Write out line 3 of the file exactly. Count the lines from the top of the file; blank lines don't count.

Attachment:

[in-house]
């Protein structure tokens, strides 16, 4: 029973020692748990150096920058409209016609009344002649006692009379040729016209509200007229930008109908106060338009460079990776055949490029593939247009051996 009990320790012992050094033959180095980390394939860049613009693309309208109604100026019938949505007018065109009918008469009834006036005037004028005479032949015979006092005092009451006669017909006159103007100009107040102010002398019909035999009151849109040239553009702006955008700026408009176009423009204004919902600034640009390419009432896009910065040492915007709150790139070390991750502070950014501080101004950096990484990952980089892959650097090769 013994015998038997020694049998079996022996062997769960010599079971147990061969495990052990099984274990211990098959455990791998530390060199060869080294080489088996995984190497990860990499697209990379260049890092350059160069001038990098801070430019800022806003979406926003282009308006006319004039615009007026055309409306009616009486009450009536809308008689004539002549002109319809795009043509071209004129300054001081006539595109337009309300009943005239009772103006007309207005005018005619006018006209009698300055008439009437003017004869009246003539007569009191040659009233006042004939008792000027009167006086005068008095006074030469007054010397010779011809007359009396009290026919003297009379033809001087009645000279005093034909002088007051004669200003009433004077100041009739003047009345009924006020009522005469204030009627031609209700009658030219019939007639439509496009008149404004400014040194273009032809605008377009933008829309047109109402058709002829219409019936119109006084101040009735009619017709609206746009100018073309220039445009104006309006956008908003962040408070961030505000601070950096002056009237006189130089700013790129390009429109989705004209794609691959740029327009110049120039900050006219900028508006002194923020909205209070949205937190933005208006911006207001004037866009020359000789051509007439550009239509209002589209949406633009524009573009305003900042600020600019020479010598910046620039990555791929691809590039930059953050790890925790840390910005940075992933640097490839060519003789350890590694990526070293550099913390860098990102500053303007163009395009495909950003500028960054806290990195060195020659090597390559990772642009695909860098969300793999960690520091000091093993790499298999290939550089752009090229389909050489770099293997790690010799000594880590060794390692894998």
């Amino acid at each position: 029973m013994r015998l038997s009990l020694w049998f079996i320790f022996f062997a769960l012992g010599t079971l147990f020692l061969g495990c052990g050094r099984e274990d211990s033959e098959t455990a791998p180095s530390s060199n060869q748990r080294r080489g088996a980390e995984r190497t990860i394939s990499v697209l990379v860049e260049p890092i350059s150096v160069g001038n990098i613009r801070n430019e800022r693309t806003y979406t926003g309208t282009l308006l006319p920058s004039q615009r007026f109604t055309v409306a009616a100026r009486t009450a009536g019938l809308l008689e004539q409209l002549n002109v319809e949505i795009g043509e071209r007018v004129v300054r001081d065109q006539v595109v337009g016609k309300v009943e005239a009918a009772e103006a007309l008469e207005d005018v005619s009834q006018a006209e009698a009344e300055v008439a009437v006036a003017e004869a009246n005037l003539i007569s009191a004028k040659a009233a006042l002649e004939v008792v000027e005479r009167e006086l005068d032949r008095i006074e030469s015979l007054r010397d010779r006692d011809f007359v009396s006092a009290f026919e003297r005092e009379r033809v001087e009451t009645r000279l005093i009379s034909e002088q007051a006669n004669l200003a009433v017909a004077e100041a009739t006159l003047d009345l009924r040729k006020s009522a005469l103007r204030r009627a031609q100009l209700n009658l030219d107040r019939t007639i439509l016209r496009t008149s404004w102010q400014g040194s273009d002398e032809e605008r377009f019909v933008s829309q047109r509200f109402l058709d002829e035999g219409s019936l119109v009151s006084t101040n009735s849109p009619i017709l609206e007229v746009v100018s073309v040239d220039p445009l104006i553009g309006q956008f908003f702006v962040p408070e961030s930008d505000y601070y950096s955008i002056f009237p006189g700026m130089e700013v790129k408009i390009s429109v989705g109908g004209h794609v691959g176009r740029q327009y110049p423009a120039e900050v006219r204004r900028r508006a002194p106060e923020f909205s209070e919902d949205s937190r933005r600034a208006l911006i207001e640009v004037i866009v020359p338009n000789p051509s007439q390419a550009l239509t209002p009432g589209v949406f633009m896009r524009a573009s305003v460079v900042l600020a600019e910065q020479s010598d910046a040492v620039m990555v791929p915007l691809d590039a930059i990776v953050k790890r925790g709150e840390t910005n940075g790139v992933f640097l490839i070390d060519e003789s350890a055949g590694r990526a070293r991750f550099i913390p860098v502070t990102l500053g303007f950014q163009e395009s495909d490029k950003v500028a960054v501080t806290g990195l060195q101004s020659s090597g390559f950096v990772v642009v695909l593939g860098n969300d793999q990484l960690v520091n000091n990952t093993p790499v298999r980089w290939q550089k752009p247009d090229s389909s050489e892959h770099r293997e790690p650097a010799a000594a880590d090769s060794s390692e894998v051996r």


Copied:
């Amino acid at each position: 029973m013994r015998l038997s009990l020694w049998f079996i320790f022996f062997a769960l012992g010599t079971l147990f020692l061969g495990c052990g050094r099984e274990d211990s033959e098959t455990a791998p180095s530390s060199n060869q748990r080294r080489g088996a980390e995984r190497t990860i394939s990499v697209l990379v860049e260049p890092i350059s150096v160069g001038n990098i613009r801070n430019e800022r693309t806003y979406t926003g309208t282009l308006l006319p920058s004039q615009r007026f109604t055309v409306a009616a100026r009486t009450a009536g019938l809308l008689e004539q409209l002549n002109v319809e949505i795009g043509e071209r007018v004129v300054r001081d065109q006539v595109v337009g016609k309300v009943e005239a009918a009772e103006a007309l008469e207005d005018v005619s009834q006018a006209e009698a009344e300055v008439a009437v006036a003017e004869a009246n005037l003539i007569s009191a004028k040659a009233a006042l002649e004939v008792v000027e005479r009167e006086l005068d032949r008095i006074e030469s015979l007054r010397d010779r006692d011809f007359v009396s006092a009290f026919e003297r005092e009379r033809v001087e009451t009645r000279l005093i009379s034909e002088q007051a006669n004669l200003a009433v017909a004077e100041a009739t006159l003047d009345l009924r040729k006020s009522a005469l103007r204030r009627a031609q100009l209700n009658l030219d107040r019939t007639i439509l016209r496009t008149s404004w102010q400014g040194s273009d002398e032809e605008r377009f019909v933008s829309q047109r509200f109402l058709d002829e035999g219409s019936l119109v009151s006084t101040n009735s849109p009619i017709l609206e007229v746009v100018s073309v040239d220039p445009l104006i553009g309006q956008f908003f702006v962040p408070e961030s930008d505000y601070y950096s955008i002056f009237p006189g700026m130089e700013v790129k408009i390009s429109v989705g109908g004209h794609v691959g176009r740029q327009y110049p423009a120039e900050v006219r204004r900028r508006a002194p106060e923020f909205s209070e919902d949205s937190r933005r600034a208006l911006i207001e640009v004037i866009v020359p338009n000789p051509s007439q390419a550009l239509t209002p009432g589209v949406f633009m896009r524009a573009s305003v460079v900042l600020a600019e910065q020479s010598d910046a040492v620039m990555v791929p915007l691809d590039a930059i990776v953050k790890r925790g709150e840390t910005n940075g790139v992933f640097l490839i070390d060519e003789s350890a055949g590694r990526a070293r991750f550099i913390p860098v502070t990102l500053g303007f950014q163009e395009s495909d490029k950003v500028a960054v501080t806290g990195l060195q101004s020659s090597g390559f950096v990772v642009v695909l593939g860098n969300d793999q990484l960690v520091n000091n990952t093993p790499v298999r980089w290939q550089k752009p247009d090229s389909s050489e892959h770099r293997e790690p650097a010799a000594a880590d090769s060794s390692e894998v051996r």